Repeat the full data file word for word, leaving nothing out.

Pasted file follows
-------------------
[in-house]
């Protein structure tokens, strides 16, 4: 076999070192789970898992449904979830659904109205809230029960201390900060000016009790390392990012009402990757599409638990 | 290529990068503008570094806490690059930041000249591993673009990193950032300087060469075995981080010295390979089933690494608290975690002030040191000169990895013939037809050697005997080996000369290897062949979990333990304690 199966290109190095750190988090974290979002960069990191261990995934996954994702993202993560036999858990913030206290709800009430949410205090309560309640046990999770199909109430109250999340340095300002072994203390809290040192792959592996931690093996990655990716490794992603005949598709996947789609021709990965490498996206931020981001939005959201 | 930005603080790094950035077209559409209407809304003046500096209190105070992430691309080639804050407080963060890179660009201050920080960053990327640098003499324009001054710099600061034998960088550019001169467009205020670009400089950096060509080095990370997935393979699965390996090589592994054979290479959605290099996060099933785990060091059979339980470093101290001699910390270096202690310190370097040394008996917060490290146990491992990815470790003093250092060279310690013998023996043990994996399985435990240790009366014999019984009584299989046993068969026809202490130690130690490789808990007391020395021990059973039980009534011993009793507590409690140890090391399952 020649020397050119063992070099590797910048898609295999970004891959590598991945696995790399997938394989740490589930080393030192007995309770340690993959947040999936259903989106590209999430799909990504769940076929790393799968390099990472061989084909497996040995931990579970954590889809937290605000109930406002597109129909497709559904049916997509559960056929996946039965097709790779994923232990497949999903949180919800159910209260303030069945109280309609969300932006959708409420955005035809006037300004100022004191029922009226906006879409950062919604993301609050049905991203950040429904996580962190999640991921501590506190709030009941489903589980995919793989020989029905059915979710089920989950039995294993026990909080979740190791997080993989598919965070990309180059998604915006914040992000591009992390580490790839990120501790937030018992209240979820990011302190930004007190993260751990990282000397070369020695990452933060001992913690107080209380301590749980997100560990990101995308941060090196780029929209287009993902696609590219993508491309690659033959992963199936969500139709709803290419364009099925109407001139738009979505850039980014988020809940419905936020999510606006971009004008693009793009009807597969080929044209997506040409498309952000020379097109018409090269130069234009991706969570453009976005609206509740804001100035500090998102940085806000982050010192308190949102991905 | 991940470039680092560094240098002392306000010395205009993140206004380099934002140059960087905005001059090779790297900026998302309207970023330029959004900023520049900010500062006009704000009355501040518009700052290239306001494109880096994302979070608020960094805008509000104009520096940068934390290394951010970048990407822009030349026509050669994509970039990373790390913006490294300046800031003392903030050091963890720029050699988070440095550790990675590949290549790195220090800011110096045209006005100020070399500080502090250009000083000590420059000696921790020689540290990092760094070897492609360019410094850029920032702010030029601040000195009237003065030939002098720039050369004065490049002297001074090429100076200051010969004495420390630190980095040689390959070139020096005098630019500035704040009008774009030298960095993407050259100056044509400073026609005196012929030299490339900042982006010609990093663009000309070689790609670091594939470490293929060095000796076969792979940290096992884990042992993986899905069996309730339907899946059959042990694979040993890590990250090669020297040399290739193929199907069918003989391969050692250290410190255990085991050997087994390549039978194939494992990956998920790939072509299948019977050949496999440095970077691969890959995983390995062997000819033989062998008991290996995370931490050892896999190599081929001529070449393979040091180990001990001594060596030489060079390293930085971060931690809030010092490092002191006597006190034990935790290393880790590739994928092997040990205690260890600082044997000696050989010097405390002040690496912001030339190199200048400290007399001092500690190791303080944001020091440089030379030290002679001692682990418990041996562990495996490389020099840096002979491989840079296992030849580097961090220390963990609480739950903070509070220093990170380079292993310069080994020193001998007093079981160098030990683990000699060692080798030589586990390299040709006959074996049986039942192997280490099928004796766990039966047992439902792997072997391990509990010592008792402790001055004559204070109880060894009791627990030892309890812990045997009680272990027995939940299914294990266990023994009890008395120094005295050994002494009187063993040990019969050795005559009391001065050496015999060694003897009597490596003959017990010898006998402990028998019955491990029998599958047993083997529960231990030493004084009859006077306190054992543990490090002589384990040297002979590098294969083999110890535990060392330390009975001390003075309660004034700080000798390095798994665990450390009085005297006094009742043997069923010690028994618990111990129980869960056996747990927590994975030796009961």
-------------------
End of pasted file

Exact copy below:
[in-house]
């Protein structure tokens, strides 16, 4: 076999070192789970898992449904979830659904109205809230029960201390900060000016009790390392990012009402990757599409638990 | 290529990068503008570094806490690059930041000249591993673009990193950032300087060469075995981080010295390979089933690494608290975690002030040191000169990895013939037809050697005997080996000369290897062949979990333990304690 199966290109190095750190988090974290979002960069990191261990995934996954994702993202993560036999858990913030206290709800009430949410205090309560309640046990999770199909109430109250999340340095300002072994203390809290040192792959592996931690093996990655990716490794992603005949598709996947789609021709990965490498996206931020981001939005959201 | 930005603080790094950035077209559409209407809304003046500096209190105070992430691309080639804050407080963060890179660009201050920080960053990327640098003499324009001054710099600061034998960088550019001169467009205020670009400089950096060509080095990370997935393979699965390996090589592994054979290479959605290099996060099933785990060091059979339980470093101290001699910390270096202690310190370097040394008996917060490290146990491992990815470790003093250092060279310690013998023996043990994996399985435990240790009366014999019984009584299989046993068969026809202490130690130690490789808990007391020395021990059973039980009534011993009793507590409690140890090391399952 020649020397050119063992070099590797910048898609295999970004891959590598991945696995790399997938394989740490589930080393030192007995309770340690993959947040999936259903989106590209999430799909990504769940076929790393799968390099990472061989084909497996040995931990579970954590889809937290605000109930406002597109129909497709559904049916997509559960056929996946039965097709790779994923232990497949999903949180919800159910209260303030069945109280309609969300932006959708409420955005035809006037300004100022004191029922009226906006879409950062919604993301609050049905991203950040429904996580962190999640991921501590506190709030009941489903589980995919793989020989029905059915979710089920989950039995294993026990909080979740190791997080993989598919965070990309180059998604915006914040992000591009992390580490790839990120501790937030018992209240979820990011302190930004007190993260751990990282000397070369020695990452933060001992913690107080209380301590749980997100560990990101995308941060090196780029929209287009993902696609590219993508491309690659033959992963199936969500139709709803290419364009099925109407001139738009979505850039980014988020809940419905936020999510606006971009004008693009793009009807597969080929044209997506040409498309952000020379097109018409090269130069234009991706969570453009976005609206509740804001100035500090998102940085806000982050010192308190949102991905 | 991940470039680092560094240098002392306000010395205009993140206004380099934002140059960087905005001059090779790297900026998302309207970023330029959004900023520049900010500062006009704000009355501040518009700052290239306001494109880096994302979070608020960094805008509000104009520096940068934390290394951010970048990407822009030349026509050669994509970039990373790390913006490294300046800031003392903030050091963890720029050699988070440095550790990675590949290549790195220090800011110096045209006005100020070399500080502090250009000083000590420059000696921790020689540290990092760094070897492609360019410094850029920032702010030029601040000195009237003065030939002098720039050369004065490049002297001074090429100076200051010969004495420390630190980095040689390959070139020096005098630019500035704040009008774009030298960095993407050259100056044509400073026609005196012929030299490339900042982006010609990093663009000309070689790609670091594939470490293929060095000796076969792979940290096992884990042992993986899905069996309730339907899946059959042990694979040993890590990250090669020297040399290739193929199907069918003989391969050692250290410190255990085991050997087994390549039978194939494992990956998920790939072509299948019977050949496999440095970077691969890959995983390995062997000819033989062998008991290996995370931490050892896999190599081929001529070449393979040091180990001990001594060596030489060079390293930085971060931690809030010092490092002191006597006190034990935790290393880790590739994928092997040990205690260890600082044997000696050989010097405390002040690496912001030339190199200048400290007399001092500690190791303080944001020091440089030379030290002679001692682990418990041996562990495996490389020099840096002979491989840079296992030849580097961090220390963990609480739950903070509070220093990170380079292993310069080994020193001998007093079981160098030990683990000699060692080798030589586990390299040709006959074996049986039942192997280490099928004796766990039966047992439902792997072997391990509990010592008792402790001055004559204070109880060894009791627990030892309890812990045997009680272990027995939940299914294990266990023994009890008395120094005295050994002494009187063993040990019969050795005559009391001065050496015999060694003897009597490596003959017990010898006998402990028998019955491990029998599958047993083997529960231990030493004084009859006077306190054992543990490090002589384990040297002979590098294969083999110890535990060392330390009975001390003075309660004034700080000798390095798994665990450390009085005297006094009742043997069923010690028994618990111990129980869960056996747990927590994975030796009961």